38-Year-Old Pitcher – Free Agent
2018 Fantasy Baseball Outlook
There was no outlook written for Brandon Webb in 2018. Check out the latest news below for more on his current fantasy value.
Brandon Webb Contract Information:
Signed a one-year deal with the Rangers that became official in January of 2011. Webb will get $3 million with a a chance to earn $5 million in bonuses.
Webb has decided to retire, ESPN reports.
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Brandon Webb Split Stats (View Full Split Stats)
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Brandon Webb: Past News Updates ( ▲ View most recent update )
RotoWire's Preseason Outlooks
There was no outlook written for Brandon Webb.
Webb managed to pitch in a few rehab games at Double-A Frisco before undergoing season-ending rotator cuff surgery. He showed decreased velocity and showcased pitches with "Hit Me" on them instead of "Rawlings" during his rehab appearances, allowing 21 hits in 12 innings. Although he has expressed no desire to retire, one has to wonder if he'll ever toe the rubber on a major league mound again after what will now be at least a three-year absence.
Webb has made one start the last two seasons, while all of 2010 was lost following shoulder surgery. On multiple occasions, it appeared as though he was going to return in August or September and log innings out of the Arizona bullpen, but multiple setbacks in his rehab sessions prevented him from making it back as far as a minor league rehab assignment. After signing with the Rangers in January, Webb is a lottery ticket at this point as the days of inking him in for 225-plus innings appear well in the past.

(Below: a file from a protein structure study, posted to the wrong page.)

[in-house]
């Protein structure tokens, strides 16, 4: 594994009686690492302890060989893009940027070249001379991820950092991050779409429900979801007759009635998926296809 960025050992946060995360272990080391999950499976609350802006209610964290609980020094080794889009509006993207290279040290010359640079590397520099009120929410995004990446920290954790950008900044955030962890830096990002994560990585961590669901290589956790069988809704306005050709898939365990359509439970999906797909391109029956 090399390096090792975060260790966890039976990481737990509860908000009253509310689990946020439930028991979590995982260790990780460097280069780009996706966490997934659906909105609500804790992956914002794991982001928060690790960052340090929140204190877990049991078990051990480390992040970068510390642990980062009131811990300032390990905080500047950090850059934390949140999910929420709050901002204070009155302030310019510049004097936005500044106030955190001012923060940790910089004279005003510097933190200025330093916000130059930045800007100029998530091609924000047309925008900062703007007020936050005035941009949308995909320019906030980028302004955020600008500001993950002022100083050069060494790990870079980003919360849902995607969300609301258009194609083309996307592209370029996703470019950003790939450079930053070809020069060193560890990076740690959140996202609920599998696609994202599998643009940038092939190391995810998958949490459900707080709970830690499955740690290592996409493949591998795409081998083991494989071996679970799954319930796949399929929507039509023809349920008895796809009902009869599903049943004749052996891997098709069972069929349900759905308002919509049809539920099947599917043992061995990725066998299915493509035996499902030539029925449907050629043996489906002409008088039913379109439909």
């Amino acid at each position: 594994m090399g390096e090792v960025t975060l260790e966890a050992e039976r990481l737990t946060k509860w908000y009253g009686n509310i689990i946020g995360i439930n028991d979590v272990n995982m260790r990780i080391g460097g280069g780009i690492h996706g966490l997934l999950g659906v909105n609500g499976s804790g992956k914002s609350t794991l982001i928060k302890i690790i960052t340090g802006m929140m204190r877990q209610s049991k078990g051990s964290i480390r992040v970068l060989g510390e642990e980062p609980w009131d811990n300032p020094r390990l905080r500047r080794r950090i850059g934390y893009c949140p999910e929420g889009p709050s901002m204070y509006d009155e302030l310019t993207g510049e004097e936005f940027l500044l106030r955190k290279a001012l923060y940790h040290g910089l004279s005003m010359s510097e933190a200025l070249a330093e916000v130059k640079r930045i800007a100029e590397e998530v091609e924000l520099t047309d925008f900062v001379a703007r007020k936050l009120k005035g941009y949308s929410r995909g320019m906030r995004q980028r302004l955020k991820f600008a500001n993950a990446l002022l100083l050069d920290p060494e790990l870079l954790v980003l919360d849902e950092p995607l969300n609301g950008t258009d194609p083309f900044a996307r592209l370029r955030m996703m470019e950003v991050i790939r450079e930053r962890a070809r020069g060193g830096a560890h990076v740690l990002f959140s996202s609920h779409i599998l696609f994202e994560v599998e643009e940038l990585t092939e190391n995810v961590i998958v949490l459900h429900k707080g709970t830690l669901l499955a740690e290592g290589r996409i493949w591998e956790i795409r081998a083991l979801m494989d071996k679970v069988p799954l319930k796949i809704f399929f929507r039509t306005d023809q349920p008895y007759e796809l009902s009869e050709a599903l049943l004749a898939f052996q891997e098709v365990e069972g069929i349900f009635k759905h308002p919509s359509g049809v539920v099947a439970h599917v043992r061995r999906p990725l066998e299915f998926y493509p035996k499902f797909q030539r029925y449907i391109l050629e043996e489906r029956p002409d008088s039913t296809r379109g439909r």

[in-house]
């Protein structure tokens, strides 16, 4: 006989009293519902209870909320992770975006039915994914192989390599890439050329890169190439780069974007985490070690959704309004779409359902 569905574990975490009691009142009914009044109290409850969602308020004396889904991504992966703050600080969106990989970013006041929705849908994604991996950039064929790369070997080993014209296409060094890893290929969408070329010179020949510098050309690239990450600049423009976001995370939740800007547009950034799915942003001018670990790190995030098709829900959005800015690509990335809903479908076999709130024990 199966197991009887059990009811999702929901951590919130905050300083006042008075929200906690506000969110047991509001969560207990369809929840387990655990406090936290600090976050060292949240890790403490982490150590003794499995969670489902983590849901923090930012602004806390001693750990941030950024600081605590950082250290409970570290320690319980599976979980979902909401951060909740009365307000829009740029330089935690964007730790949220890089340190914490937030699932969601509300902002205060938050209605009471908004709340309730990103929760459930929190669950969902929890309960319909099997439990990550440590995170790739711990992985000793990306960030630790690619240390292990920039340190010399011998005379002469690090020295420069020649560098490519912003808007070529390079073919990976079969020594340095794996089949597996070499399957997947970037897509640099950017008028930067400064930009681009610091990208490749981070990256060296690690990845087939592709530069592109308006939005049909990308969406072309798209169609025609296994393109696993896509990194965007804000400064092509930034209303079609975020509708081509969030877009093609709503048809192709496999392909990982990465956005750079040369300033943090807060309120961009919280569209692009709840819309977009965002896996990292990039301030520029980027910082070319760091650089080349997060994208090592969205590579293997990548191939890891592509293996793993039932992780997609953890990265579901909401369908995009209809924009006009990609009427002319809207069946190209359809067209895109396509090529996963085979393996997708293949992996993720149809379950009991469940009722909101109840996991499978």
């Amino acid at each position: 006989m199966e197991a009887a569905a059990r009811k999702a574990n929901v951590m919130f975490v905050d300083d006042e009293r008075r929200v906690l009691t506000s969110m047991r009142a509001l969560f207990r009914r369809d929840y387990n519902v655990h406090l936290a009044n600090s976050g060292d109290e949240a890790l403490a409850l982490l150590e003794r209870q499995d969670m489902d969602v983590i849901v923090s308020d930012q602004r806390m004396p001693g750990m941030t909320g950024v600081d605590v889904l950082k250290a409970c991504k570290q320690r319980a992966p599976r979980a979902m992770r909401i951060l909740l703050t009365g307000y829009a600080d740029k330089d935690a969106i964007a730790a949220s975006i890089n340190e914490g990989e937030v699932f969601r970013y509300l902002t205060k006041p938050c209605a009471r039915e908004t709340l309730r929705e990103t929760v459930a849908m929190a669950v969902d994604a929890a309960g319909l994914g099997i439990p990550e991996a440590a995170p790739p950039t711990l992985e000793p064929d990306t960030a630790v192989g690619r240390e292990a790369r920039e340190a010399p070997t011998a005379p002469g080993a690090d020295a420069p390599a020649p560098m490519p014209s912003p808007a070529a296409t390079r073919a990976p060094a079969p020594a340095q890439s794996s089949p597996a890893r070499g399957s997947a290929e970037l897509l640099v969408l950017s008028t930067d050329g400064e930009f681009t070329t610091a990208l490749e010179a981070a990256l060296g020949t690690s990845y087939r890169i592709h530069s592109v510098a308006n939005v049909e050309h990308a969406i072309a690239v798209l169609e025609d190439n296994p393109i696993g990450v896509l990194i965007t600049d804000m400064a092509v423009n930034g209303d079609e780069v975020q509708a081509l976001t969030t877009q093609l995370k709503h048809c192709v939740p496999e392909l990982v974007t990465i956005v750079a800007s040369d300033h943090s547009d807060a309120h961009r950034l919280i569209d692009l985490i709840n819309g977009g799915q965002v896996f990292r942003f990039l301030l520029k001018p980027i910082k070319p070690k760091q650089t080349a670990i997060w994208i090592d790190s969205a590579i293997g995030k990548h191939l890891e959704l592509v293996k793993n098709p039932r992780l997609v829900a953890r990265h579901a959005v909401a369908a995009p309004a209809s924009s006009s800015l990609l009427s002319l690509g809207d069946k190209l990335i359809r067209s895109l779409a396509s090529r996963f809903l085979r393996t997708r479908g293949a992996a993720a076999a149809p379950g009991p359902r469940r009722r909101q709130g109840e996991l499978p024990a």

The D-Backs picked up their $8.5 million option on Webb after he made just one start in 2009 and underwent a season-long attempt to rehab back from shoulder stiffness following his Opening Day start. His week-to-week status quickly turned into month-to-month, before culminating in a shoulder debridement operation in September. As spring training approached, Webb had successfully completed his rehab work and was on track to prepare for the start of spring training as he normally would. Getting him back into the rotation for another 30-plus starts would provide a huge boost to an Arizona pitching staff looking to fill a few holes on the free-agent market this winter. Fortunately for Webb, tests and the subsequent operation didn't reveal any tears of his labrum, so there's reason to believe that he'll bounce back in 2010. Be sure to carefully monitor his health and performance during spring training before an attempt to draft him on the cheap this spring.
Webb had his best major league campaign yet, finishing with 22-7 in 34 starts. You can chalk it up as another great season in what is turning into a very productive career for Webb. He's still generating plenty of groundballs (2.93 G/F), while maintaining a healthy strikeout rate (7.27 K/9IP) and limiting his walks (2.58 BB/9IP). He's proven capable of handling a heavy workload on a yearly basis, rolling up over 225 innings in each of the last four seasons, while Webb has finished with an ERA below 3.60 in all six of his seasons in Arizona. A long-term contract extension appears to be in the offing, while Arizona may need to get a hometown discount to keep him beyond an $8 million team option in 2010. Expect him to come off the board as one of the high-priced elite pitching options on draft day.